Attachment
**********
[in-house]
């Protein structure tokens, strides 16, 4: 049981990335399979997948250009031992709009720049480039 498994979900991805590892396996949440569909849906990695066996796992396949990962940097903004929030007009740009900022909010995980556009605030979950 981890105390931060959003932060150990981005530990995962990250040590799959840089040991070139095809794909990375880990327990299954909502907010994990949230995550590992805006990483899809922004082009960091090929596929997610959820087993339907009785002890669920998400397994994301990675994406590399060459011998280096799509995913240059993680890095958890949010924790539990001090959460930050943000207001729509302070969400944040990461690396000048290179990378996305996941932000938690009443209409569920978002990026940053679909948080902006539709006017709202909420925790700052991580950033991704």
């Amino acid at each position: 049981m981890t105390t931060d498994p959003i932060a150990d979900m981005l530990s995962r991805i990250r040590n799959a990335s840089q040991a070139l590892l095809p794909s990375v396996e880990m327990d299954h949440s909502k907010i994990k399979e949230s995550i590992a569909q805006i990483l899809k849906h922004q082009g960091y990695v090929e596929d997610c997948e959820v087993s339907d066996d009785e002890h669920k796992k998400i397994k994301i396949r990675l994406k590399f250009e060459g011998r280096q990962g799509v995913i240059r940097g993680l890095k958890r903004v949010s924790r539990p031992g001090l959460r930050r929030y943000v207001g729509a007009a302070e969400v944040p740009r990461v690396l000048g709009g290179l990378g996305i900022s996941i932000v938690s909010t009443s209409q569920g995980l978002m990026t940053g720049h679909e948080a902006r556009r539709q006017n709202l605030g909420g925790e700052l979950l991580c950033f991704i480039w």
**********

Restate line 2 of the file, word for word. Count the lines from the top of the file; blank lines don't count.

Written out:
């Protein structure tokens, strides 16, 4: 049981990335399979997948250009031992709009720049480039 498994979900991805590892396996949440569909849906990695066996796992396949990962940097903004929030007009740009900022909010995980556009605030979950 981890105390931060959003932060150990981005530990995962990250040590799959840089040991070139095809794909990375880990327990299954909502907010994990949230995550590992805006990483899809922004082009960091090929596929997610959820087993339907009785002890669920998400397994994301990675994406590399060459011998280096799509995913240059993680890095958890949010924790539990001090959460930050943000207001729509302070969400944040990461690396000048290179990378996305996941932000938690009443209409569920978002990026940053679909948080902006539709006017709202909420925790700052991580950033991704």